A team of astronomers led by the University of Arizona has confirmed the existence of more than 100 planets outside our solar system. The original discovery came via NASA’s Kepler spacecraft’s K2 space mission.
Scientists said at least four of the planets may have rocky features similar to Earth’s and are orbiting a star less than half the size of our sun.
Ian Crossfield, a scientist at the UA’s Lunar and Planetary Laboratory, said the findings will open the door for further study of the newly discovered bodies, all more than 100 light years from Earth.
“This is by far the largest haul of new planets discovered and announced by K2 since the mission was repurposed,” Crossfield said. “We’re finding lots of exciting systems orbiting bright stars and that means the future is bright for these sorts of missions going on in the future."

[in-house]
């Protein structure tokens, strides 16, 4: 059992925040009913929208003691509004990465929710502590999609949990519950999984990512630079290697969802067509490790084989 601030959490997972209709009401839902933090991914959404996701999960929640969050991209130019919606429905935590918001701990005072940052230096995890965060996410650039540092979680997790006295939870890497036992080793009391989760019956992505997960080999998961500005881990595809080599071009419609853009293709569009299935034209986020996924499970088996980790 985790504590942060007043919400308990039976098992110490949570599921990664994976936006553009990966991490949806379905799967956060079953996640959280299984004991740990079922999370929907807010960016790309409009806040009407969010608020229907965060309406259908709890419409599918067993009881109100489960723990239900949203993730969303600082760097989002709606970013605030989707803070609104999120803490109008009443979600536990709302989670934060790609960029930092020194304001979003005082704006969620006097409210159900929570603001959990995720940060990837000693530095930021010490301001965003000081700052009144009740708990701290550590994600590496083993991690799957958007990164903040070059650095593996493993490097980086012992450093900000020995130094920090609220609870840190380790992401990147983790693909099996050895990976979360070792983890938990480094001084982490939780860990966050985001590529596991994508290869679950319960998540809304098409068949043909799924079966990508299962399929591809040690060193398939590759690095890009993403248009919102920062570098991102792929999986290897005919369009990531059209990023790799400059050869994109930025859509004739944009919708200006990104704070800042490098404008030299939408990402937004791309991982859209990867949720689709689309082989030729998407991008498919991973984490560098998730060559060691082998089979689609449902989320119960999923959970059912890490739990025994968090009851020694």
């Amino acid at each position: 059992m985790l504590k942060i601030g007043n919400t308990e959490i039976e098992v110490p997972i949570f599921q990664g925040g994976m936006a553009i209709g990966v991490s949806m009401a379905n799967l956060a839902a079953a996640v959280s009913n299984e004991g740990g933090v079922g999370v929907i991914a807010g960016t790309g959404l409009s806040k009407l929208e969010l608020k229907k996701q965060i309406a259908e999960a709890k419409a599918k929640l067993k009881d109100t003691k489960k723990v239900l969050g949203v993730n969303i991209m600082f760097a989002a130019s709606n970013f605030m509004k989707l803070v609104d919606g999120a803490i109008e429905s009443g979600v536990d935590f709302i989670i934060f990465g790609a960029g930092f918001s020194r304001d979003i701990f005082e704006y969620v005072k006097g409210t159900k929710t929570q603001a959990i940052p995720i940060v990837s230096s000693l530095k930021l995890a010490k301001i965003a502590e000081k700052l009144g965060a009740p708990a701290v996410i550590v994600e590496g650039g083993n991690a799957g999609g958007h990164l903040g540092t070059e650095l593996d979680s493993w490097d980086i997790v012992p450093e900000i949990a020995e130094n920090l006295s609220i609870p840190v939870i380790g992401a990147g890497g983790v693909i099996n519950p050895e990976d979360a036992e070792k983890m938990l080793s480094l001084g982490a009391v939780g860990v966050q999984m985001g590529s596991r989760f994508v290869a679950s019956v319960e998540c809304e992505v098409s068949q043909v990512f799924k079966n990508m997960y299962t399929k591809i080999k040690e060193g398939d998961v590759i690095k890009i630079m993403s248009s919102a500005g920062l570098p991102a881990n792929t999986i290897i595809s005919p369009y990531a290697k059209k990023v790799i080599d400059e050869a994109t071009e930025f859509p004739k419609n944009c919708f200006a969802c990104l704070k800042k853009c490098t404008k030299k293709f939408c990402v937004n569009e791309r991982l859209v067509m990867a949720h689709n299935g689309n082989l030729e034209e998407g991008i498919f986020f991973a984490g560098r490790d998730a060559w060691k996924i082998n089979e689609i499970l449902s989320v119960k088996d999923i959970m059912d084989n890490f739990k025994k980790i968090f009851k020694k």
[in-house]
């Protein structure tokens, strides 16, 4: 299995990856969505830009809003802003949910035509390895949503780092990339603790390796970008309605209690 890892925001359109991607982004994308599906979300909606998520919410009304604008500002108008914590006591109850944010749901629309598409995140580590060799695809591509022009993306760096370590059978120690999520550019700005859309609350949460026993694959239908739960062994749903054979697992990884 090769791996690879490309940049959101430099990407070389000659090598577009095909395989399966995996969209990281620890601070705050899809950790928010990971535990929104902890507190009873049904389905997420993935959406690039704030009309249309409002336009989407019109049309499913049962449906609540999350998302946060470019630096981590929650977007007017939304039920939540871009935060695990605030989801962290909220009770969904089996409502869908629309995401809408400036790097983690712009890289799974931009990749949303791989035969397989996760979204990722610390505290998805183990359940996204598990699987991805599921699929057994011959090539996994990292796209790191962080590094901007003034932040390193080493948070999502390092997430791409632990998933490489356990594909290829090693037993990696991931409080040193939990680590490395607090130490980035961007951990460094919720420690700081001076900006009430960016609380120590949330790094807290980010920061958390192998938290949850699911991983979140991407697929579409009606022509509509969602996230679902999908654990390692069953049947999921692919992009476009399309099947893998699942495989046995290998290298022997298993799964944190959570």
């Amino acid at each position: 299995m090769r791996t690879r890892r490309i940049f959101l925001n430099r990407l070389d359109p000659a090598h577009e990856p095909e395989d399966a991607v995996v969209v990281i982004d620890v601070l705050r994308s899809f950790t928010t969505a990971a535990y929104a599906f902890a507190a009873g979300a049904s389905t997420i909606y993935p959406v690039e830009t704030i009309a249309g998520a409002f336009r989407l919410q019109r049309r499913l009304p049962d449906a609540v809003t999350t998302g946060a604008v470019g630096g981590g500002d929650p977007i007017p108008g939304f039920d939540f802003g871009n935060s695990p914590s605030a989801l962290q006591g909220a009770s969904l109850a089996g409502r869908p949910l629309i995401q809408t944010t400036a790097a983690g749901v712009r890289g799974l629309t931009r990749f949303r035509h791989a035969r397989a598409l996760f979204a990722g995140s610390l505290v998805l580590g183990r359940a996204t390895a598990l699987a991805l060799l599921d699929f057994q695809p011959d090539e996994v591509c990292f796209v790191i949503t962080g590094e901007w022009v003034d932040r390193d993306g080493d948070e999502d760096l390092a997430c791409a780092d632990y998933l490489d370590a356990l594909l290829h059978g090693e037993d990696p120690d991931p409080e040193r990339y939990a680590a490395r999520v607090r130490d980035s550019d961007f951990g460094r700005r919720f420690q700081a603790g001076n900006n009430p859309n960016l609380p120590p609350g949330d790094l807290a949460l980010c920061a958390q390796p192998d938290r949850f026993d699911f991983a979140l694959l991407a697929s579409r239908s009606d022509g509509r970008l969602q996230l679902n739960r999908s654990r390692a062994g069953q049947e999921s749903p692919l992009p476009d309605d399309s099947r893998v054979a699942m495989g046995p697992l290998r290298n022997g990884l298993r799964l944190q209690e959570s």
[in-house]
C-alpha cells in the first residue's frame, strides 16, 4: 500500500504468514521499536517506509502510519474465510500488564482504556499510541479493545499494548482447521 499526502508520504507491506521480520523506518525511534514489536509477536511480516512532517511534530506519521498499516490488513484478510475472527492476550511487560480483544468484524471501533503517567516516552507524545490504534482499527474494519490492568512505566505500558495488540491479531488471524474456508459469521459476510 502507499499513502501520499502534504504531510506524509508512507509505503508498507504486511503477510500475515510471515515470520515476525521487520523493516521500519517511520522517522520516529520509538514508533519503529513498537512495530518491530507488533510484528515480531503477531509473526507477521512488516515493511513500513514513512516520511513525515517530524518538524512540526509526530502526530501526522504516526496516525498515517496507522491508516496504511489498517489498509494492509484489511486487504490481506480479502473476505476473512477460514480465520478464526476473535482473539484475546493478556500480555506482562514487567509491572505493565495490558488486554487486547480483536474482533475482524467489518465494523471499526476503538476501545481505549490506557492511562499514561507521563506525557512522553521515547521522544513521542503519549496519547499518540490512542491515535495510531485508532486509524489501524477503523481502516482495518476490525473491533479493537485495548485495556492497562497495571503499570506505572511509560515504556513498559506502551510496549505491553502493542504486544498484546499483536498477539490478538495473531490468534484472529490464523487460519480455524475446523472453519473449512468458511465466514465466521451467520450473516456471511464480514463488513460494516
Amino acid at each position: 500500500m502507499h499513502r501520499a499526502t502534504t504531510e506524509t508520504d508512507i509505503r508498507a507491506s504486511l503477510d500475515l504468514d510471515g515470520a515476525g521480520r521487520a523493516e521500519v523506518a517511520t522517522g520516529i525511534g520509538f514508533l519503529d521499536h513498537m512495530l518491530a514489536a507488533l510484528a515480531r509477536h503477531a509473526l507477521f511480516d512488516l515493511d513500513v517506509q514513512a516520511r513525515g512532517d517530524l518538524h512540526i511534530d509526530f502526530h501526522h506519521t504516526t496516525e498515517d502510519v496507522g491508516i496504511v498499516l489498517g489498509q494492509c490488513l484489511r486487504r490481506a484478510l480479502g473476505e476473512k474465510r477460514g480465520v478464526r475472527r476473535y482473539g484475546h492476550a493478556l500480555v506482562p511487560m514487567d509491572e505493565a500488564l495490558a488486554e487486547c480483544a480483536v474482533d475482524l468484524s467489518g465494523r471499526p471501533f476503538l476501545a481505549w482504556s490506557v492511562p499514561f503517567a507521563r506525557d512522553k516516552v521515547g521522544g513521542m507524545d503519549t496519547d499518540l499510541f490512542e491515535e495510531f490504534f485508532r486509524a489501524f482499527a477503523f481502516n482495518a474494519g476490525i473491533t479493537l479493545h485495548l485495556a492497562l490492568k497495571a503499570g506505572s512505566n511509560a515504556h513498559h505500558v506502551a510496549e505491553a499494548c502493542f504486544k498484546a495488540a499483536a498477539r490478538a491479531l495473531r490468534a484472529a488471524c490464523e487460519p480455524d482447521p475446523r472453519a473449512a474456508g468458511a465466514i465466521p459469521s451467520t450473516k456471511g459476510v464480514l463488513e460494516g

These planets are worth studying, he said, “because we might be interested in knowing how solar systems and planets like our own formed, so putting our own home here in the cosmos in better context in terms of understanding our place in the universe.”
Crossfield led the international team that confirmed the planets’ existence using telescopes on Earth. He said astronomers hope to employ the James Webb Space Telescope in continuing their examination of this group of planets. That telescope is scheduled to launch in late 2018.